How To Avoid Blow Dryer Related Family Disputes By Adding A Twenty Amp Line To Your Home

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As families acquire an ever-increasing number of electrical appliances, the strain on existing electrical circuits also increases. This leads to lines becoming overloaded and circuit breakers tripping, cutting power to everything that is plugged into the circuit.

One common culprit for overloads is the blow dryer, which is especially a challenge on a fifteen amp line. You can help to minimize circuit overloads by adding a dedicated twenty amp line for the blow dryer.

What you will need for your twenty amp line

Twenty amp circuit breaker

Check your breaker box to see the manufacturer of the box, then buy a breaker from the same manufacturer. All breakers and boxes are not compatible.

Twelve gauge wire

You'll need a sheath of twelve gauge wire with three wires, which will be marked "12-2" on the packaging. The length required will be determined by the distance from your breaker box to the intended location of your new outlet.

However, you can't determine the length needed by the linear distance between the two points. You will be running the wires through walls and ceilings, circumventing obstructions. Allow several additional feet for running wire and also for connection purposes.

Outlet, gang box, and outlet cover

Buy a standard outlet, rather than a twenty amp outlet for this project. Your blow dryer itself will not use over fifteen amps. The twenty amp line provides more power than needed, in case you need to power additional small appliances as well as the blow dryer. Twenty amp outlets have differently aligned slots for special plugs.

Wire cutter/stripper tool

You'll need this tool to cut the wire sheath to length and to strip the insulation from the ends of the individual wires in the sheath.

Utility knife or hole saw 

A hole will need to be cut in the wall for your new outlet. A utility knife will suffice for drywall, but a hole saw will be needed for solid surfaces such as wood.

Screwdrivers

Both a flat head and philips head screwdriver will be needed for connecting wires and for various other uses.

Drill with 1/2 inch SDS bit

A 1/2" SDS bit can be used to drill holes through walls and ceilings composed of various types of materials, and you will need to create openings through walls and/or ceilings through which you will run your wire sheath.

Begin at the breaker box

If you are running wire to the breaker box from an upper floor, you will need to drill a hole in the ceiling as close as possible to a point directly below the outlet location. You will be feeding the wire sheath to this opening, so you want as straight a path as possible.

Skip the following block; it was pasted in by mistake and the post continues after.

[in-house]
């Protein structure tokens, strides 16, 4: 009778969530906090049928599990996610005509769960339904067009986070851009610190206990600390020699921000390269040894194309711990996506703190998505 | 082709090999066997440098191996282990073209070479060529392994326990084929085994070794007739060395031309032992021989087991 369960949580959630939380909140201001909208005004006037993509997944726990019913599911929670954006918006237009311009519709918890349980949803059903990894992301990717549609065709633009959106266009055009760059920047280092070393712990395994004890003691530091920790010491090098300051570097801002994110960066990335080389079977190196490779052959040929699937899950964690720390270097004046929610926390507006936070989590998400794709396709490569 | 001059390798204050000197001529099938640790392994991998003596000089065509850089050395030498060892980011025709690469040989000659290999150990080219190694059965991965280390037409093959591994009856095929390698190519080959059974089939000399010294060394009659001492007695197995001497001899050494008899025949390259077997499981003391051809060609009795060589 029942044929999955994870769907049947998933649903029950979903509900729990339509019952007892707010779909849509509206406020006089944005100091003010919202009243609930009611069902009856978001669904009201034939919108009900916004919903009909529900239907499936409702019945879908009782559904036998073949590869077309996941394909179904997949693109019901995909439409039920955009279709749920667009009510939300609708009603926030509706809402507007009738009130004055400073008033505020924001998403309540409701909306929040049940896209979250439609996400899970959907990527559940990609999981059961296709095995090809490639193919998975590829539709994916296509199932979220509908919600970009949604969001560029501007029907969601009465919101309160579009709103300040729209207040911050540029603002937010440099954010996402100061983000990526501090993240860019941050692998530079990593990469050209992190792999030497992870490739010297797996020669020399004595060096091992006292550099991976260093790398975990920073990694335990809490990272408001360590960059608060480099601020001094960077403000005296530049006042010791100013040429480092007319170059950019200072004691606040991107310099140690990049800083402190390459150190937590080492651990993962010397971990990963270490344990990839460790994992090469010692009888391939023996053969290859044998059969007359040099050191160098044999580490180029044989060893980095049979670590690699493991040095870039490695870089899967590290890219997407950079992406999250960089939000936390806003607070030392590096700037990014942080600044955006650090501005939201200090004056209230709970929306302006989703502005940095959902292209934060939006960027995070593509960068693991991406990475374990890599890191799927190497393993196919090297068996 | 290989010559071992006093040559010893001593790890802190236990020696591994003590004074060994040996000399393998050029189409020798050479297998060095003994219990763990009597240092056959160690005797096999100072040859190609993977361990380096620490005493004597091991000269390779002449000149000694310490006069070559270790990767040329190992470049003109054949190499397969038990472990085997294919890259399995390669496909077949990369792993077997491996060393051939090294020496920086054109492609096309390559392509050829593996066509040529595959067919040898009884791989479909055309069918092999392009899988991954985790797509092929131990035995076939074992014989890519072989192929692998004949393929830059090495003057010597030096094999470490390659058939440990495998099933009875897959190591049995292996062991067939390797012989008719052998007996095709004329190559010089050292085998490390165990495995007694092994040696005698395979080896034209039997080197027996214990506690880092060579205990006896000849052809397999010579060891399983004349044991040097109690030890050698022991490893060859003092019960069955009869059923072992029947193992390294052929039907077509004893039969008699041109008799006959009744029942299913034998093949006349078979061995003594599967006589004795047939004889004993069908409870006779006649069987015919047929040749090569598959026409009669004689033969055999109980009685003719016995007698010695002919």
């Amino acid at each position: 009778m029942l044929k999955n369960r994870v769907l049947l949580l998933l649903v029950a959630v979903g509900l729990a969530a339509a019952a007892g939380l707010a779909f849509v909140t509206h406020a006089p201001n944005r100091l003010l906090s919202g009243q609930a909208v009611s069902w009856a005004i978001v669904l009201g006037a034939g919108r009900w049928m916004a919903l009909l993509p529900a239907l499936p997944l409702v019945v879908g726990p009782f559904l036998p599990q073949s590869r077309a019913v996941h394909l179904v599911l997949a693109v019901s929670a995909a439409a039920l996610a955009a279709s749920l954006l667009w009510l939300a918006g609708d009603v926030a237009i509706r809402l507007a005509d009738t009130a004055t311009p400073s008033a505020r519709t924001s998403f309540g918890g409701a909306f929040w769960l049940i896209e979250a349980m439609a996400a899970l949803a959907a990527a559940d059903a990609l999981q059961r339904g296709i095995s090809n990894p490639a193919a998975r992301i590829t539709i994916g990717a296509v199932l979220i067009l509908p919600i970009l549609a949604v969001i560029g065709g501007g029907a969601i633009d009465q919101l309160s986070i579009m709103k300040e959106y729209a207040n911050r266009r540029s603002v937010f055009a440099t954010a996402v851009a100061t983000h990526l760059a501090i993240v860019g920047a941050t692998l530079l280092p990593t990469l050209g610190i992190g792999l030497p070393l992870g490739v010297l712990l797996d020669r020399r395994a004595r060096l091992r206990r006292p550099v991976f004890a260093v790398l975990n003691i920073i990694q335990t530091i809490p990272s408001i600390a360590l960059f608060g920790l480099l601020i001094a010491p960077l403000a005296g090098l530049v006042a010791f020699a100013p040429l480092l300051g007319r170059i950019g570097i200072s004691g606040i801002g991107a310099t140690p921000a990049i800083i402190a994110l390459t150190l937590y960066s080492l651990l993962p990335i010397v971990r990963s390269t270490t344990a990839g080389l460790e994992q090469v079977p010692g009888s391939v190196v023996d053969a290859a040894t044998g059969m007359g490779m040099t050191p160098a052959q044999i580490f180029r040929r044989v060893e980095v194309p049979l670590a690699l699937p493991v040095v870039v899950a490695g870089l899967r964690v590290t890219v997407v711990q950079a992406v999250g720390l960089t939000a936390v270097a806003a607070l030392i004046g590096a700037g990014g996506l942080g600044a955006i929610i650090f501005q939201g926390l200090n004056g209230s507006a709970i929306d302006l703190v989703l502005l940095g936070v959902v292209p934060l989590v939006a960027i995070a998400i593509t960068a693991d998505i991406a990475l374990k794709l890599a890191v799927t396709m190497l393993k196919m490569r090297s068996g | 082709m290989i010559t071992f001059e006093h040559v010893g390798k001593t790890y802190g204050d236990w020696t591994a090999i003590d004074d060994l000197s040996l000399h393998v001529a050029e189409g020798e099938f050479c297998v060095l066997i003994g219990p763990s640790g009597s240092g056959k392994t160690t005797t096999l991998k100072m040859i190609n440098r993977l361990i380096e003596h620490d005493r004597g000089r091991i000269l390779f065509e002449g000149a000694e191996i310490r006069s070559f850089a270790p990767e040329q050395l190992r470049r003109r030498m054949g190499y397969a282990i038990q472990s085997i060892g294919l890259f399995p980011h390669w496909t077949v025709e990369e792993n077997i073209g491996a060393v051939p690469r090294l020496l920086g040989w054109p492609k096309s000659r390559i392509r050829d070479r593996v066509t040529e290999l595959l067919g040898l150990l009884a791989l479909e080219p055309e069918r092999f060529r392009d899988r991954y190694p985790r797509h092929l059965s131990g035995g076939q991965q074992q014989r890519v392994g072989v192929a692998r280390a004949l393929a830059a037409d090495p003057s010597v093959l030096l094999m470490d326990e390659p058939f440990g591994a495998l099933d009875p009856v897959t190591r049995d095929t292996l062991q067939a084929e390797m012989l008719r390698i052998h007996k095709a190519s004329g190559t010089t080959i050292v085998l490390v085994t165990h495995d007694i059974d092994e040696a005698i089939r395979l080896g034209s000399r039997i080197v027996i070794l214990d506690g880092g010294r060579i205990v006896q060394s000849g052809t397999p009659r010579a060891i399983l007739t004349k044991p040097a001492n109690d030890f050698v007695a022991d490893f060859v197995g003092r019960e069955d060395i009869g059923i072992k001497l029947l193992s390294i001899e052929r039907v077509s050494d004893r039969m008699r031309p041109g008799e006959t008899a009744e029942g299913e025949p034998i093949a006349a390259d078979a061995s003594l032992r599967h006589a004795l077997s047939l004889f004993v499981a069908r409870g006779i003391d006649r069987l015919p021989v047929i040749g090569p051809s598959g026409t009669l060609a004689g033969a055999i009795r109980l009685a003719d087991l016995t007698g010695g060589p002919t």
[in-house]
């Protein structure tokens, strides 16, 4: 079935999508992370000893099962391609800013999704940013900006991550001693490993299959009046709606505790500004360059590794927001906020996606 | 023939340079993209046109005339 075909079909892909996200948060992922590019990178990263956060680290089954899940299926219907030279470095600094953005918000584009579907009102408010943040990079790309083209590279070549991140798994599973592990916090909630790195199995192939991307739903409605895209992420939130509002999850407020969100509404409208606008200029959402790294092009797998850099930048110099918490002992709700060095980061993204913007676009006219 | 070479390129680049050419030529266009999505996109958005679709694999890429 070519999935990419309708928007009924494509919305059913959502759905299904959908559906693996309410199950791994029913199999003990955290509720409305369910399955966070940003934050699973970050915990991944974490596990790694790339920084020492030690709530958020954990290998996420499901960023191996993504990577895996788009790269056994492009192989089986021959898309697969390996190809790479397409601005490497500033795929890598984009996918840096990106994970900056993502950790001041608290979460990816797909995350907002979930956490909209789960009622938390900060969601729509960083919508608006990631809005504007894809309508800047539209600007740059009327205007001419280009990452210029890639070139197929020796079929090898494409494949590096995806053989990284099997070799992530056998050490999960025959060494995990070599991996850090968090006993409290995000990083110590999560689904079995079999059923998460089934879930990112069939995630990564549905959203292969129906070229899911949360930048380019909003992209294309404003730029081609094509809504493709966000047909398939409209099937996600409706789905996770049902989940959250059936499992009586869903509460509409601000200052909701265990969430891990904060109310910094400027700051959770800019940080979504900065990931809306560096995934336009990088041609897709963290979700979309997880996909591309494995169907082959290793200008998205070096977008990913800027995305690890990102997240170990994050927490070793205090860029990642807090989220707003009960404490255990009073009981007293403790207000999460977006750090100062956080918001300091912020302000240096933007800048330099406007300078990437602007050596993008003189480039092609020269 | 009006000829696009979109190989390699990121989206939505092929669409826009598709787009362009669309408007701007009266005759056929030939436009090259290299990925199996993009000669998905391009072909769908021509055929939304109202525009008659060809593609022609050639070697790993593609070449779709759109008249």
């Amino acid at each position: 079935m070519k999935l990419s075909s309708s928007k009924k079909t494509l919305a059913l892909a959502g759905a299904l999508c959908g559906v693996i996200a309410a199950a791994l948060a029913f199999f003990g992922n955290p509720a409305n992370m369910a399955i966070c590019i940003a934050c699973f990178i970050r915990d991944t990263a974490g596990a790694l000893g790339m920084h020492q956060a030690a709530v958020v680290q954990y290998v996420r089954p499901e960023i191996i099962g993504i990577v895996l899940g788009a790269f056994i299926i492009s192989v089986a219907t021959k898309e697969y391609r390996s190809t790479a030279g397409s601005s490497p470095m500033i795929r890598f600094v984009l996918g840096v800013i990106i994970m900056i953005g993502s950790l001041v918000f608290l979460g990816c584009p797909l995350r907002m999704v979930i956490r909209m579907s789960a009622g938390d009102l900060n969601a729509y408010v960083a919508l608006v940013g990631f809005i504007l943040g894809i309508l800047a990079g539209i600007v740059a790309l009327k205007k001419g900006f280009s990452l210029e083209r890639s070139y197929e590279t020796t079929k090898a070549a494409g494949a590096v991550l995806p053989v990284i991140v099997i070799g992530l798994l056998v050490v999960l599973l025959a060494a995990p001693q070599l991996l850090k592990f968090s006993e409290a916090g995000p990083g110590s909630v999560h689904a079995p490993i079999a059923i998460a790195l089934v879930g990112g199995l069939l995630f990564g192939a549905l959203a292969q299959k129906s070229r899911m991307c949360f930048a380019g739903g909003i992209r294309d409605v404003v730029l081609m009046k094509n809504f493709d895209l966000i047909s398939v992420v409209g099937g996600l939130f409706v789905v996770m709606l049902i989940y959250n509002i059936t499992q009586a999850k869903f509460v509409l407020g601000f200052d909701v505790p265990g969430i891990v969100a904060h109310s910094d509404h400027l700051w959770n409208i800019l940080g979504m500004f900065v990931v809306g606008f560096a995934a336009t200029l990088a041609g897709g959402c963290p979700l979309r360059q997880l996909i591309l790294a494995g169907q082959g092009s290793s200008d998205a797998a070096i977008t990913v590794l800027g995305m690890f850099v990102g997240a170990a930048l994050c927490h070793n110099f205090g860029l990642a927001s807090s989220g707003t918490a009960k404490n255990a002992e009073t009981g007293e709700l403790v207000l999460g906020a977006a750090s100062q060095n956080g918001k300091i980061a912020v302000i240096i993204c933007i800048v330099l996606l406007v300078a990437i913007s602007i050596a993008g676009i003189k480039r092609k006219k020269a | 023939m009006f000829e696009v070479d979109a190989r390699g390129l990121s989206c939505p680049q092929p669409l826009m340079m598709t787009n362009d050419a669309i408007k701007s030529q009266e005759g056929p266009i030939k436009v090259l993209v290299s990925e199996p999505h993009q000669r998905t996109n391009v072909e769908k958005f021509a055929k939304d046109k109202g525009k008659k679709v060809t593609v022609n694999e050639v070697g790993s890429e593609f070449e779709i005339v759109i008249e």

Installing the gang box

Trace the open end of the gang box on the wall at the intended location of your new outlet, then cut a hole for the box with a utility knife for drywall or a hole saw for wood.

Punch out a knock out tab on the bottom of the gang box and place it inside the wall, tightening the diagonally placed screws to hold it in place.

You will then begin to feed the wire sheath through the knock out tab hole in the gang box. An assistant would be helpful at this point, to watch for the wire at the hole in the ceiling near the breaker box.

Feeding wire through existing walls and ceilings is the most difficult part of the job, and will cause many amateur electricians to give up and call in a professional. However, with patience and manipulation of the wire sheath, it will reach its destination.

When the wire sheath reaches the hole in the ceiling, pull it until it reaches the breaker box, allowing at least one additional foot for connection inside the box.

Back at the outlet location

Cut the wire sheath at the gang box, allowing at least six inches to remain for connection purposes. Strip one inch of insulation from each of the three wires in the sheath.

Loop the black wire under the top gold terminal screw of the outlet, the white wire under the top silver terminal, and the green or copper wire under the green grounding terminal, and tighten the terminal screws securely.

Push the outlet into the gang box and tighten the upper and lower screws to secure it, then install the cover plate by tightening the center screw.

Back at the breaker box

Strip the three wires in the sheath as before, then you will need to turn off the main breakers to the home. When all of the power is off, remove the front panel from the breaker box and punch out a tab in an available breaker slot. You will then punch out a tab in the side of the breaker box and pull the wire sheath through.

Connect the white and green wires to the white grounding bar inside the box by inserting them into available slots and tightening the screws.

Insert the black wire into the terminal on the breaker and tighten the terminal screw, then push the breaker into the slot.

Replace the breaker panel, turn on the breaker, and experience a brief respite from family disputes.


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